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All my unit tests have some common code I can run and abstract into a function. However I want to be able to re-use the Core value in every test

function makeSuite(name, module, callback) {
    suite(name, function () {
        var Core = {};

        setup(function () {
            Core = Object.create(core).constructor();
            Core.module("name", module);
        });

        teardown(function () {
            Core.destroy();
        });

        callback(Core);
    });
}

makeSuite("Server", server, function (Core) {
    test("server creates a server", useTheCore);

    test("server listens to a port", useTheCore);

    test("server emits express app", useTheCore);

    test("server destroys itself", useTheCore);
});

Each time I call useTheCore I expect there to be a different value of the core. This is because the particular unit test library calls the setup method before each test. This clearly does not work because I'm passing {} to the callback by value. And when I overwrite Core it does not propagate.

One hack I can use is __proto__ to emulate pass by reference

function makeSuite(name, module, callback) {
    suite(name, function () {
        var ref = {};

        setup(function () {
            var Core = ref.__proto__ = Object.create(core).constructor();
            Core.module("name", module);
        });

        teardown(function () {
            ref.__proto__.destroy();
        });

        callback(ref);
    });
}
  • Is there a more elegant way to emulate pass by reference, preferably not using the deprecated non-standard __proto__
  • Is there a more elegant solution to the actual problem of code re-use I have.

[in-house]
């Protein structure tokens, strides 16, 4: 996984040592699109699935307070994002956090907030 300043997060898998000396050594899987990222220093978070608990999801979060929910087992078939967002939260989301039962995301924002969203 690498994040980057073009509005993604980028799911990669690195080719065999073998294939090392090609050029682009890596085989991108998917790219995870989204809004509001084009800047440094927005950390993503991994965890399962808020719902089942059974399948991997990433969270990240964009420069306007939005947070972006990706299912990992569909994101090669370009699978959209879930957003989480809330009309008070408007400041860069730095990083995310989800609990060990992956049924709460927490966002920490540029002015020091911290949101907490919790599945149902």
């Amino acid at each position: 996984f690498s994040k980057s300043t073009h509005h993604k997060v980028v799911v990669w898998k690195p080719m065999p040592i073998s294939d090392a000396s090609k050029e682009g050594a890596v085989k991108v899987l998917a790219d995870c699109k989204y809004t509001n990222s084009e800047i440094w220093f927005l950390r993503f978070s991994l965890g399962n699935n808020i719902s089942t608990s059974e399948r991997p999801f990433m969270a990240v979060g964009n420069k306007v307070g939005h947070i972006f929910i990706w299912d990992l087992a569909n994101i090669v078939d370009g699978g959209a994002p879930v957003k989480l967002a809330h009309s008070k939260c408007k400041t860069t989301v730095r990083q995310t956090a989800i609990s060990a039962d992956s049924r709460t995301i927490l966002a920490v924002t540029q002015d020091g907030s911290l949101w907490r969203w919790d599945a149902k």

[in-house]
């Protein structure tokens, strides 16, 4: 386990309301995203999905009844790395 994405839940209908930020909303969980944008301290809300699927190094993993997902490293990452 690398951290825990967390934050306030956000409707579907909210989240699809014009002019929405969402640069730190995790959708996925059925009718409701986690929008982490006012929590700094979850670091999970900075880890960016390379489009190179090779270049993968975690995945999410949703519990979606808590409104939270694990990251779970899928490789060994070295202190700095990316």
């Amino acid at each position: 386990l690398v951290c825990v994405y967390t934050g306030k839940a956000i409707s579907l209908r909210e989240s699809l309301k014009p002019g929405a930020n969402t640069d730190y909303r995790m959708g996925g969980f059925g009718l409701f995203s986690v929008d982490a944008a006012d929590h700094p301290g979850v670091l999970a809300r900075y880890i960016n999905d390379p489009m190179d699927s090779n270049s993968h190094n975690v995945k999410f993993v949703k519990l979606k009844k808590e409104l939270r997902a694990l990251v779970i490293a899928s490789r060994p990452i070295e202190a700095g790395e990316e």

share|improve this question
    
I don't know if you'll consider this elegant, but it resolves the non-standard issue. Could you just place an ugly property on your var Core = {}; object, like Core.__core_internal_data__ = Object.create(core).constructor();, and then have your API anticipate the existence of that property? Sort of like what NodeJS does with its event emitter system. –  squint Jan 10 '12 at 14:54
    
@amnotiam that means I have to change the callback to reference to be function (_) { doSomething(_.Core); } which is possible but ugly. I want to keep using that Core variable directly –  Raynos Jan 10 '12 at 14:58
    
I don't suppose you'd consider it safe/reliable to .apply() the constructor to the existing prototype? So after the first time setup is called, you'd start doing Object.create(core).constructor.apply(Object.getPrototypeOf(ref)) –  squint Jan 10 '12 at 16:00
    
@amnotiam turns out I don't actually need to do it like this. Core.destroy() cleanly resets the core to the initial state so I can keep applying module and destroy over and over again. –  Raynos Jan 10 '12 at 16:15
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